Thursday, September 13, 2012

Thursday Morning Superhero

Everyone has had a good 24 hours to read their weekly books and I am ready for another installment of Thursday Morning Superhero.  The DC #0 line continued with some great books, Avengers vs. X-Men is nearing its epic finale and creator owned books continue to shine a light on what comics are capable of achieving.  I know I say this almost every week but it really is a great time to be a comic book fan.  My weekly budget continues to frustrate me as I am forced to limit my purchases.  On a side note, any publisher that wants to float me a free book I will happily include it in this section with no fear of any spoilers hitting the web prior to Wednesday.

Pick of the Week:
Punk Rock Jesus #3 –This was a book that initially slipped under my radar.  Living in a smaller town, issue #1 sold out before I saw it on the shelf.  After reading tweets from authors I respected and learning of the concept, I hopped on Comixology to get caught up.  It is easy to get behind a book about a reality show based on the second coming of Jesus when he is cloned and implanted in a virgin for his rebirth.  Not surprisingly, the general public isn't keen on this idea, but also isn't turning off their televisions when the show is airing.  Gwen, the mother of Chris, is going through quite the bout of depression and isn't doing the show any favors.  Chris attempts his first miracle and nearly drowns himself trying to walk on water.  This was really a sad issue seeing the depression that Gwen was going through and the lack of identity as a real child Chris was dealing with.  Sean Murphy really developed the characters to a level where you truly care for them and feel sorry for the situation that Mr. Slate has placed them in.  The issue ends with an emotional conclusion that will leave me frustrated until issue #4 comes out.  Normally I struggle with what to select as my pick of the week, but this was easy.  Vertigo and Sean Murphy have one of the most captivating books on the market today, and this week dropped the emotional hook with amazing effectiveness.  Kudos.
Runner-up:
Chew #28 – The first couple of arcs from John Layman were some of the best I have ever read.  The concept of a detective who is a cibopath (someone who gets psychic readings from food) and must ingest the deceased to solve crime works on so many levels.  While Chew has had its up and downs in my opinion, it is currently on an upswing.  Rob Guillory captures the fun of this series and delivers some of the most brutal pages in the industry.  Newcomer Agent Poyo has been a pleasure since his inception and may be the best superhero partner in the biz today.  Poyo is a cyborg Rooster who appears to be unstoppable.  The fun and intrigue continue in a book that I continue to recommend to anyone who will listen to me.  I am just really concerned about the condition of Tony Chu.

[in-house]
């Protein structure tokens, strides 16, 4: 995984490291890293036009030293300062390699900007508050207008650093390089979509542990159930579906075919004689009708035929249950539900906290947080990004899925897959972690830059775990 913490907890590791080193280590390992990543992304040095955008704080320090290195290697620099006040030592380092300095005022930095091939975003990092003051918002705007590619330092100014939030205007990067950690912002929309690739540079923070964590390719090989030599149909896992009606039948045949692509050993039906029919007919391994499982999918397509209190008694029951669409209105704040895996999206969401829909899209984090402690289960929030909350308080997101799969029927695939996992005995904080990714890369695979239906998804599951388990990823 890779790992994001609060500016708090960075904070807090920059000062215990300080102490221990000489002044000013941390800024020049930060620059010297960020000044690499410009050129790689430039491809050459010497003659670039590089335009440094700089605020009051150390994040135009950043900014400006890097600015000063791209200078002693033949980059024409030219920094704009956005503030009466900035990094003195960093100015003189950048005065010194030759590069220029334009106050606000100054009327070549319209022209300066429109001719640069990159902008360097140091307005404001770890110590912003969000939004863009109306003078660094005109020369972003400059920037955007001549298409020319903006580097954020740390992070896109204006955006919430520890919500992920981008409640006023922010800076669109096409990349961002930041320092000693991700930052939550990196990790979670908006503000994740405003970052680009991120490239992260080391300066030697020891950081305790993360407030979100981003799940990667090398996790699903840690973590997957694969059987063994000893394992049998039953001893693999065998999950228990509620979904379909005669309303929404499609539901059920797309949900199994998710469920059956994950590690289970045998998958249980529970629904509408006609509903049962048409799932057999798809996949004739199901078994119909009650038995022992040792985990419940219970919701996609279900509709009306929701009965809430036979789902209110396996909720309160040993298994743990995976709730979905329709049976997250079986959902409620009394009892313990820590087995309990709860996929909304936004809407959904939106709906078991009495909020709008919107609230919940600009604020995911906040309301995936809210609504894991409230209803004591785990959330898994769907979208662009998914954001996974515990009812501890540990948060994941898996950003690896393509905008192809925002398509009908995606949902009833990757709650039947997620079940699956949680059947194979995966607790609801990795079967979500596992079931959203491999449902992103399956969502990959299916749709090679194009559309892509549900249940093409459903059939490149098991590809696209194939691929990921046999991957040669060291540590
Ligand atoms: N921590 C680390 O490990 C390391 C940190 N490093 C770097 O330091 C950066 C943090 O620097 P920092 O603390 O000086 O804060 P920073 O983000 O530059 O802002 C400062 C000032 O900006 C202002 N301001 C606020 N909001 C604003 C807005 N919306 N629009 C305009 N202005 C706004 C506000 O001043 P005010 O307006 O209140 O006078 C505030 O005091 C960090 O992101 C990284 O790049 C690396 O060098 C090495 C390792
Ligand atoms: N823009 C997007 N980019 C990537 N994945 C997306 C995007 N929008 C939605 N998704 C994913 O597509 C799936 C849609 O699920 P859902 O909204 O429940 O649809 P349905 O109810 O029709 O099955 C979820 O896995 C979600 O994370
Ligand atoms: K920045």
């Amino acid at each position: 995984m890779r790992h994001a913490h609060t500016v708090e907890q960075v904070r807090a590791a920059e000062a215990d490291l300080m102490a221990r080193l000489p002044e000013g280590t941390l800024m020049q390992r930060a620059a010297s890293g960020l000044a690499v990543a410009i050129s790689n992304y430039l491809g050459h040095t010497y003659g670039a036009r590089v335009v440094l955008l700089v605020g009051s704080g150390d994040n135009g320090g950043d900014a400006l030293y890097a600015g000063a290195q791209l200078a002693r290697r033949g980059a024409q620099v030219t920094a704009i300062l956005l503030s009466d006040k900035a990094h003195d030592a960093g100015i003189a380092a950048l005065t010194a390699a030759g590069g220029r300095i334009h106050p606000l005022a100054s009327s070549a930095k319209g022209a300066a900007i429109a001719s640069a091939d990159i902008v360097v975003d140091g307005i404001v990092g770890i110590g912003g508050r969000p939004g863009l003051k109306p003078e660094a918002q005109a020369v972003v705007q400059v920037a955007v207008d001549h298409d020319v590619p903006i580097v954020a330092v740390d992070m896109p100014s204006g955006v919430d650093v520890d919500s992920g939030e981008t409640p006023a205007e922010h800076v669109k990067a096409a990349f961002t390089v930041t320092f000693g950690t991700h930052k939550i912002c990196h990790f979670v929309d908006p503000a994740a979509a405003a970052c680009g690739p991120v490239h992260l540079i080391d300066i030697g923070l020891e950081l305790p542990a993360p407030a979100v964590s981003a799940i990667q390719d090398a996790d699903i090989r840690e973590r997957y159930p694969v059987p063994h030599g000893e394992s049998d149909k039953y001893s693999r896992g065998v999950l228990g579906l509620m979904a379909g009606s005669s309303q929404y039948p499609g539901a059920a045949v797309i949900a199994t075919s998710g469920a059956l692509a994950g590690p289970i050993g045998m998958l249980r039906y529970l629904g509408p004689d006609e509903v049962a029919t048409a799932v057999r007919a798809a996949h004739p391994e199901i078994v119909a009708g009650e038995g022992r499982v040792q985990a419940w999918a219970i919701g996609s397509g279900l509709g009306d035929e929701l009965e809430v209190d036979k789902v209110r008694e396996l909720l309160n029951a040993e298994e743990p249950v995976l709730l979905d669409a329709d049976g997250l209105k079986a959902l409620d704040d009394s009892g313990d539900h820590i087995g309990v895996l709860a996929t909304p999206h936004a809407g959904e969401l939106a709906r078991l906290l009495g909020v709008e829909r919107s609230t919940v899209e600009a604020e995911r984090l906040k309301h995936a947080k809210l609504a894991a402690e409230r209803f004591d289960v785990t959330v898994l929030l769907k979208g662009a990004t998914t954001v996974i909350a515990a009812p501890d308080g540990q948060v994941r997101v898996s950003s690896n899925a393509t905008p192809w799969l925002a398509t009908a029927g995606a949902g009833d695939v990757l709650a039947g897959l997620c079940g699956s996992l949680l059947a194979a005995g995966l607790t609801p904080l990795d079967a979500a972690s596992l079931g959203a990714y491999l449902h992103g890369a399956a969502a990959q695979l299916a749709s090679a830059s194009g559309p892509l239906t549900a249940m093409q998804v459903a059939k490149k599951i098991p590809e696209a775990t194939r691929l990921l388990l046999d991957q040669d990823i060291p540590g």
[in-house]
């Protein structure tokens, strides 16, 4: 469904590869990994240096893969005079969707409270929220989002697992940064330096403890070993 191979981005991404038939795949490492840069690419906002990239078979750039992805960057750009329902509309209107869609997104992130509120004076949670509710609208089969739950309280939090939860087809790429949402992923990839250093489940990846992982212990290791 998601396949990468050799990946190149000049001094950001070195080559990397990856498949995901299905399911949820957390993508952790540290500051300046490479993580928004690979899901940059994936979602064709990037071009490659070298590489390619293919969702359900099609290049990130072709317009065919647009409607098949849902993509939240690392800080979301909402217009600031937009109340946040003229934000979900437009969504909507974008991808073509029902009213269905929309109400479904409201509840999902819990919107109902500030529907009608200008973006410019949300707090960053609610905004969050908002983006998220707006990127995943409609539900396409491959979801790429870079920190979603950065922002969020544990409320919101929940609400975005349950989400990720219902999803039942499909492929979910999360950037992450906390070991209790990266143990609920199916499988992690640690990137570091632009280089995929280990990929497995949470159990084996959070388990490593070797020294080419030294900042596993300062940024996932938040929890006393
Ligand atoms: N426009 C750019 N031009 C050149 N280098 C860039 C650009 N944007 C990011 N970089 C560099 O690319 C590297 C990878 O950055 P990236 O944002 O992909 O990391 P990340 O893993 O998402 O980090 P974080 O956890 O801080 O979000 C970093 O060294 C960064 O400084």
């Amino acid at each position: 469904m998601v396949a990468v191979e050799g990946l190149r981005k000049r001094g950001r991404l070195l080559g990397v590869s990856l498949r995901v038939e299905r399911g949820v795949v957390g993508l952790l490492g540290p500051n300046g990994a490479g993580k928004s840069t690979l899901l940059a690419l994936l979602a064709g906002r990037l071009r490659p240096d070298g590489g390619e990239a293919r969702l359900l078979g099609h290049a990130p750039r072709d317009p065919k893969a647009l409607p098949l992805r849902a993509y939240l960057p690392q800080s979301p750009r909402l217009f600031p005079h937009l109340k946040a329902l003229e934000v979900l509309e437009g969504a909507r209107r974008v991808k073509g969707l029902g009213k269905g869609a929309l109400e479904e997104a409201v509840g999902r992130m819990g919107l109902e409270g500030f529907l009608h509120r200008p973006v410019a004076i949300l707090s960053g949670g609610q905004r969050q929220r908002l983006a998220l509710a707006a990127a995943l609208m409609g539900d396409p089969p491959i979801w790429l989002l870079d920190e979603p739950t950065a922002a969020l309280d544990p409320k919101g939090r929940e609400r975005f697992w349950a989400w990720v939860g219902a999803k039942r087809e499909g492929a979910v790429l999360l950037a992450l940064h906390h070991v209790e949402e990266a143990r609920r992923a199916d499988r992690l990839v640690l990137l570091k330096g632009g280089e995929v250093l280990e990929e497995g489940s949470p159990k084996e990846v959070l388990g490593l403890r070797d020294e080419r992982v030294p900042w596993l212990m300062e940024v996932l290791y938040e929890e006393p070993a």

The Not as Good:
A vs. X #11 – This issue had some dramatic twists and turns that will leave a lot of people talking.  There have been parts of this series that I have enjoyed, but I have trouble getting past the cheesiness of the Phoenix Five.  In most of the issues I can look past some of the design and dialog that bother me, but this issue was a tough read.  I did enjoy the major twists and will continue reading the series, but I have been ultimately disappointed with this event. 
The Rest:
Batman #0 – As long as Scott Snyder is behind the wheel of Batman I am on board.  The court of owls arc was brilliant and issue #0 told a great stand alone story of a young Bruce Wayne.  While I didn't care for the second story in the issue, Tomorrow by James Tynion IV, it wasn't bad.  I think having it in the same issue as the Synder story only hurt it.  Not a bad issue by any means, just not on the same level as Chew or Punk Rock Jesus.
Captain America #17 – When you combine Ed Brubaker and Captain America I am going to be one happy reader.  The current story of the havoc the Discordians are bringing to earth behind the control of Zemo was action packed and left me wondering how it will be concluded in the next issue.  Things don't look good for Captain America and crew, but I would be willing to wager that somehow things will be ok.
Batman and Robin #0 - After reading tweets from both Rob Liefeld (who hasn't been shy about his departure from DC) and Scott Snyder in praise of Batman and Robin I decided to give it a shot.  This one-shot told the enjoyable tale about the upbringing of Damian as the next heir of the Al Ghul dynasty.  While his upbringing is far from traditional (who else is trained by the league of assassins at the age of 5), Peter Tomasi definitely brings the reader on a journey that helps us understand why Damian is the way he is.  I may be on board for the future of this series. 
What I missed:
Rocketeer: Cargo of Doom #2 – After listing issue #1 as one that I missed you think I would have been smart enough to pick up this book.  I was not.  Not surprising that Mark Waid has another success under his belt.
Stumptown #1 – The start of the second volume from Eisner-Award winning Greg Rucka appears to have picked up where it left off.  Private Investigator Dex Parios is on the case of a missing baby of a guitarist in what sounds like a great book.

 Per usual, please leave any comments, suggestions or send me any comics that should be included in this feature.  I am at @newhousebailey so let me know what you think! 

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